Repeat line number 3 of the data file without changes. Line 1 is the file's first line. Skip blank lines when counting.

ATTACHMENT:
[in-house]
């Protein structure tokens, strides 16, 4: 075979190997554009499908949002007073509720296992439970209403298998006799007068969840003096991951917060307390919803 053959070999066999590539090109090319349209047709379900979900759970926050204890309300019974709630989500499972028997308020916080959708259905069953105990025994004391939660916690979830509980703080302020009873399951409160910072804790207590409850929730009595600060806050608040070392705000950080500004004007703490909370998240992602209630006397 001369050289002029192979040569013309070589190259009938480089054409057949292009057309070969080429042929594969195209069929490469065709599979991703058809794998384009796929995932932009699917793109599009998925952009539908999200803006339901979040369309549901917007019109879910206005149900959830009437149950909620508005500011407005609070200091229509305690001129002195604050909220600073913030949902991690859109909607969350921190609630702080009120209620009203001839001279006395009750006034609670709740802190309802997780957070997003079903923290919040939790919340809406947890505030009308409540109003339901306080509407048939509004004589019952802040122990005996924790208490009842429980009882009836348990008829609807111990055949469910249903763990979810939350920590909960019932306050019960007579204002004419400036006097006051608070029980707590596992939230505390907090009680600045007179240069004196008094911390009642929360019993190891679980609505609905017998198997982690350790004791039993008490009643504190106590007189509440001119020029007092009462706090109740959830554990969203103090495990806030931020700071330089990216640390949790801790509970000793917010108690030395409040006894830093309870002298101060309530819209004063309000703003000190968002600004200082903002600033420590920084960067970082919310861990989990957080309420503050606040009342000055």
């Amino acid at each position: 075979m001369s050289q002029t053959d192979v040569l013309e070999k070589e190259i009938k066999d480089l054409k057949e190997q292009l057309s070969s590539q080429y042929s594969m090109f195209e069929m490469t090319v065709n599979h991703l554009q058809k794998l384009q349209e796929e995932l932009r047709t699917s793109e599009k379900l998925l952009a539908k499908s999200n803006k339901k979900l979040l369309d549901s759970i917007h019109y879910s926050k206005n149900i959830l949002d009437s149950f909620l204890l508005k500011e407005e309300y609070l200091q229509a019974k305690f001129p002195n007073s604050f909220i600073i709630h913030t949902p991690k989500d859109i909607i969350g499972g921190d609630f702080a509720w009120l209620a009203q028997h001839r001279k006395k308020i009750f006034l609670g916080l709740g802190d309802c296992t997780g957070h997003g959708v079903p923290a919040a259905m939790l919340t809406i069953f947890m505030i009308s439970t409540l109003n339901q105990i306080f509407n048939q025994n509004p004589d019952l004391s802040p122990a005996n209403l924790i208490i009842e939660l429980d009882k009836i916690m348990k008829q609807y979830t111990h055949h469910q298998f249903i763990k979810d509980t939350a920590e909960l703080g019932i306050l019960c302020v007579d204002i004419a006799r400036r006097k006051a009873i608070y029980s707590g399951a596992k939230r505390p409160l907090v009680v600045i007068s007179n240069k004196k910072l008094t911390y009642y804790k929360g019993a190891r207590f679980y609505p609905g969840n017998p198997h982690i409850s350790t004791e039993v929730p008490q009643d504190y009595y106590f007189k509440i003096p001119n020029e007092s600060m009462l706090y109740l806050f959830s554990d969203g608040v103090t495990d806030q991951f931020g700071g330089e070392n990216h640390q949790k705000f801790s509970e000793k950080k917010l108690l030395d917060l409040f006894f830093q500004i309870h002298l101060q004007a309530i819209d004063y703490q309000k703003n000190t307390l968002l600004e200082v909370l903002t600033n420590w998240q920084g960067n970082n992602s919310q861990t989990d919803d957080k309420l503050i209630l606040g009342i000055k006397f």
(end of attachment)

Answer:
């Amino acid at each position: 075979m001369s050289q002029t053959d192979v040569l013309e070999k070589e190259i009938k066999d480089l054409k057949e190997q292009l057309s070969s590539q080429y042929s594969m090109f195209e069929m490469t090319v065709n599979h991703l554009q058809k794998l384009q349209e796929e995932l932009r047709t699917s793109e599009k379900l998925l952009a539908k499908s999200n803006k339901k979900l979040l369309d549901s759970i917007h019109y879910s926050k206005n149900i959830l949002d009437s149950f909620l204890l508005k500011e407005e309300y609070l200091q229509a019974k305690f001129p002195n007073s604050f909220i600073i709630h913030t949902p991690k989500d859109i909607i969350g499972g921190d609630f702080a509720w009120l209620a009203q028997h001839r001279k006395k308020i009750f006034l609670g916080l709740g802190d309802c296992t997780g957070h997003g959708v079903p923290a919040a259905m939790l919340t809406i069953f947890m505030i009308s439970t409540l109003n339901q105990i306080f509407n048939q025994n509004p004589d019952l004391s802040p122990a005996n209403l924790i208490i009842e939660l429980d009882k009836i916690m348990k008829q609807y979830t111990h055949h469910q298998f249903i763990k979810d509980t939350a920590e909960l703080g019932i306050l019960c302020v007579d204002i004419a006799r400036r006097k006051a009873i608070y029980s707590g399951a596992k939230r505390p409160l907090v009680v600045i007068s007179n240069k004196k910072l008094t911390y009642y804790k929360g019993a190891r207590f679980y609505p609905g969840n017998p198997h982690i409850s350790t004791e039993v929730p008490q009643d504190y009595y106590f007189k509440i003096p001119n020029e007092s600060m009462l706090y109740l806050f959830s554990d969203g608040v103090t495990d806030q991951f931020g700071g330089e070392n990216h640390q949790k705000f801790s509970e000793k950080k917010l108690l030395d917060l409040f006894f830093q500004i309870h002298l101060q004007a309530i819209d004063y703490q309000k703003n000190t307390l968002l600004e200082v909370l903002t600033n420590w998240q920084g960067n970082n992602s919310q861990t989990d919803d957080k309420l503050i209630l606040g009342i000055k006397f």